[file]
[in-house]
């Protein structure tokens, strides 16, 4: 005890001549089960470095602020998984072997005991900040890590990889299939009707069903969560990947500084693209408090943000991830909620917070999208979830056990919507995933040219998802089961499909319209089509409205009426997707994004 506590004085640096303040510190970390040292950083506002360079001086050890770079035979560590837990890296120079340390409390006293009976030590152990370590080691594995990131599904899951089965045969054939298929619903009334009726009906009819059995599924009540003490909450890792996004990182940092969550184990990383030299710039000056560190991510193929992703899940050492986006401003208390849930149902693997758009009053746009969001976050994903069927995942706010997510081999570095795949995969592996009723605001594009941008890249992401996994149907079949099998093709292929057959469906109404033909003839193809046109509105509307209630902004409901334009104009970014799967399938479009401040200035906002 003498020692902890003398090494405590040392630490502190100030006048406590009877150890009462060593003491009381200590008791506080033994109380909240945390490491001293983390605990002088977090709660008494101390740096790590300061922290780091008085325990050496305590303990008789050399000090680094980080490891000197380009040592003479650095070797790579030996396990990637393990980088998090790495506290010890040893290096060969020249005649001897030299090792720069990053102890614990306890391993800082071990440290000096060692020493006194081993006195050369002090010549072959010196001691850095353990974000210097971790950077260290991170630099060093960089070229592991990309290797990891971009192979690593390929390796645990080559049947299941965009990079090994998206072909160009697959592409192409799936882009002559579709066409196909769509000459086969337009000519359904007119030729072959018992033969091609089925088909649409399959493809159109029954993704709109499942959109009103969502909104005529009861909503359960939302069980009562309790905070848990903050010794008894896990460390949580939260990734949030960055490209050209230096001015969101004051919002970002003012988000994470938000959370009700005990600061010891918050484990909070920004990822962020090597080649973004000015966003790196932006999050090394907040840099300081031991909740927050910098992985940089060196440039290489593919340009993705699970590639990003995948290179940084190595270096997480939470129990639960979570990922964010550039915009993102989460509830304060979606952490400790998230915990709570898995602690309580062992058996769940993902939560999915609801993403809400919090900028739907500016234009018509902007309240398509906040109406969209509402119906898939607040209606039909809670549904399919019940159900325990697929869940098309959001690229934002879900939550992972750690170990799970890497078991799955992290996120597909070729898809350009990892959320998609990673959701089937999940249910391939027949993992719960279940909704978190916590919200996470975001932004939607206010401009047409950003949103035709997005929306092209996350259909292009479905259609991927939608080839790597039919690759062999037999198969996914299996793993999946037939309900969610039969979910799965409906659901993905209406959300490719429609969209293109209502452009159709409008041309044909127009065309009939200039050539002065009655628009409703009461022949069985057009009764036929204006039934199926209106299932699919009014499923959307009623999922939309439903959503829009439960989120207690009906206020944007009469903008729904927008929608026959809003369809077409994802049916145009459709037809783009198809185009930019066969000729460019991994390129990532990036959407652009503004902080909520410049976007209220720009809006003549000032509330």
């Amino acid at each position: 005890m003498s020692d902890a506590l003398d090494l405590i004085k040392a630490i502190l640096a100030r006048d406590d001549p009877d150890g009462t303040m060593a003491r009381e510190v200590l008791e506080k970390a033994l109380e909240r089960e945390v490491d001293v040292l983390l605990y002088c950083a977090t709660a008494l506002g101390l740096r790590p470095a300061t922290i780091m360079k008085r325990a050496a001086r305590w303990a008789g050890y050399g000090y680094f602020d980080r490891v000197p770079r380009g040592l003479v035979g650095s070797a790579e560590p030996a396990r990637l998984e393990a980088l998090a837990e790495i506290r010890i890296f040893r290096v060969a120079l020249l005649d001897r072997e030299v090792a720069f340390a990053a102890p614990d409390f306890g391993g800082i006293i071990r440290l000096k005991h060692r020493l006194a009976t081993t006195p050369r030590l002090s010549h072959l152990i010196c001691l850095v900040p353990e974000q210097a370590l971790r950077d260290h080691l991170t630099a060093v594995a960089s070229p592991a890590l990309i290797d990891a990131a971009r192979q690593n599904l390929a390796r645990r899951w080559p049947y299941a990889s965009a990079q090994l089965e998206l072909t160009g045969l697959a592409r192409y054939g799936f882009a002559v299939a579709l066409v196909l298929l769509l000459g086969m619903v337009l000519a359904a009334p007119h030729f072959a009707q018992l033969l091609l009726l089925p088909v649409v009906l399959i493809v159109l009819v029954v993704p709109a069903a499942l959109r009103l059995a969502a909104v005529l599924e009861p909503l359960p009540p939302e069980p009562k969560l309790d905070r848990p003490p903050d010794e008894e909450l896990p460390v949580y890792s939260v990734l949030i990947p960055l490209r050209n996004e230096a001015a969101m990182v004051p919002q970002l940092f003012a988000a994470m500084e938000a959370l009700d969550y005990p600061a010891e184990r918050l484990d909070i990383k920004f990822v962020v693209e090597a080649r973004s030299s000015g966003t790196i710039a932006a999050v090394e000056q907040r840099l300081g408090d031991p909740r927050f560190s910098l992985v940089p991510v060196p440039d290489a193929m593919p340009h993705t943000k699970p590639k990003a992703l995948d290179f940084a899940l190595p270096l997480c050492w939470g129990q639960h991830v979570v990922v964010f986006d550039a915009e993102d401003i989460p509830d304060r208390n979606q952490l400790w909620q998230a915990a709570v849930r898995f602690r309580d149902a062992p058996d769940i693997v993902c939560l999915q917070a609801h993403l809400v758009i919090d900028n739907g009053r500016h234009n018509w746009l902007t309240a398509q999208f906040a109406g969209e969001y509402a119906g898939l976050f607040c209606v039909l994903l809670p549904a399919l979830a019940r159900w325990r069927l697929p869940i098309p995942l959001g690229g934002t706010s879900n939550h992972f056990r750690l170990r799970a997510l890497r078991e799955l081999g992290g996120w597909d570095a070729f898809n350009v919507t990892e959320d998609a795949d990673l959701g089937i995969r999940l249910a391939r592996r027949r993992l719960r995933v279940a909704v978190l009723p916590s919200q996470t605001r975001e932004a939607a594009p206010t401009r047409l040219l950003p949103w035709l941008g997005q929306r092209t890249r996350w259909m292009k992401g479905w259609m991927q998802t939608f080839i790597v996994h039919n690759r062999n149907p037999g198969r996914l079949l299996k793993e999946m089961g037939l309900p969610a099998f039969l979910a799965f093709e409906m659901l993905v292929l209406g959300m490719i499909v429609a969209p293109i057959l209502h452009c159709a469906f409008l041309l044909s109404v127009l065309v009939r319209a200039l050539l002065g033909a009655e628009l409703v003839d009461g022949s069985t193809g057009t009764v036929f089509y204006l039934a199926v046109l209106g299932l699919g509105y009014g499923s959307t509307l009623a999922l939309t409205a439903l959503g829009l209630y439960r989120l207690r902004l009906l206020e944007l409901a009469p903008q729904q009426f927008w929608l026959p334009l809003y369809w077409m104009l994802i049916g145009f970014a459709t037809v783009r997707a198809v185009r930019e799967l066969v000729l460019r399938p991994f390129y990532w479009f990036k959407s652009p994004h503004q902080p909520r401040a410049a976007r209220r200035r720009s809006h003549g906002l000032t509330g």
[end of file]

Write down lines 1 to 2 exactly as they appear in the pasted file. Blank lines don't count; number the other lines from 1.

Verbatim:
[in-house]
């Protein structure tokens, strides 16, 4: 005890001549089960470095602020998984072997005991900040890590990889299939009707069903969560990947500084693209408090943000991830909620917070999208979830056990919507995933040219998802089961499909319209089509409205009426997707994004 506590004085640096303040510190970390040292950083506002360079001086050890770079035979560590837990890296120079340390409390006293009976030590152990370590080691594995990131599904899951089965045969054939298929619903009334009726009906009819059995599924009540003490909450890792996004990182940092969550184990990383030299710039000056560190991510193929992703899940050492986006401003208390849930149902693997758009009053746009969001976050994903069927995942706010997510081999570095795949995969592996009723605001594009941008890249992401996994149907079949099998093709292929057959469906109404033909003839193809046109509105509307209630902004409901334009104009970014799967399938479009401040200035906002 003498020692902890003398090494405590040392630490502190100030006048406590009877150890009462060593003491009381200590008791506080033994109380909240945390490491001293983390605990002088977090709660008494101390740096790590300061922290780091008085325990050496305590303990008789050399000090680094980080490891000197380009040592003479650095070797790579030996396990990637393990980088998090790495506290010890040893290096060969020249005649001897030299090792720069990053102890614990306890391993800082071990440290000096060692020493006194081993006195050369002090010549072959010196001691850095353990974000210097971790950077260290991170630099060093960089070229592991990309290797990891971009192979690593390929390796645990080559049947299941965009990079090994998206072909160009697959592409192409799936882009002559579709066409196909769509000459086969337009000519359904007119030729072959018992033969091609089925088909649409399959493809159109029954993704709109499942959109009103969502909104005529009861909503359960939302069980009562309790905070848990903050010794008894896990460390949580939260990734949030960055490209050209230096001015969101004051919002970002003012988000994470938000959370009700005990600061010891918050484990909070920004990822962020090597080649973004000015966003790196932006999050090394907040840099300081031991909740927050910098992985940089060196440039290489593919340009993705699970590639990003995948290179940084190595270096997480939470129990639960979570990922964010550039915009993102989460509830304060979606952490400790998230915990709570898995602690309580062992058996769940993902939560999915609801993403809400919090900028739907500016234009018509902007309240398509906040109406969209509402119906898939607040209606039909809670549904399919019940159900325990697929869940098309959001690229934002879900939550992972750690170990799970890497078991799955992290996120597909070729898809350009990892959320998609990673959701089937999940249910391939027949993992719960279940909704978190916590919200996470975001932004939607206010401009047409950003949103035709997005929306092209996350259909292009479905259609991927939608080839790597039919690759062999037999198969996914299996793993999946037939309900969610039969979910799965409906659901993905209406959300490719429609969209293109209502452009159709409008041309044909127009065309009939200039050539002065009655628009409703009461022949069985057009009764036929204006039934199926209106299932699919009014499923959307009623999922939309439903959503829009439960989120207690009906206020944007009469903008729904927008929608026959809003369809077409994802049916145009459709037809783009198809185009930019066969000729460019991994390129990532990036959407652009503004902080909520410049976007209220720009809006003549000032509330």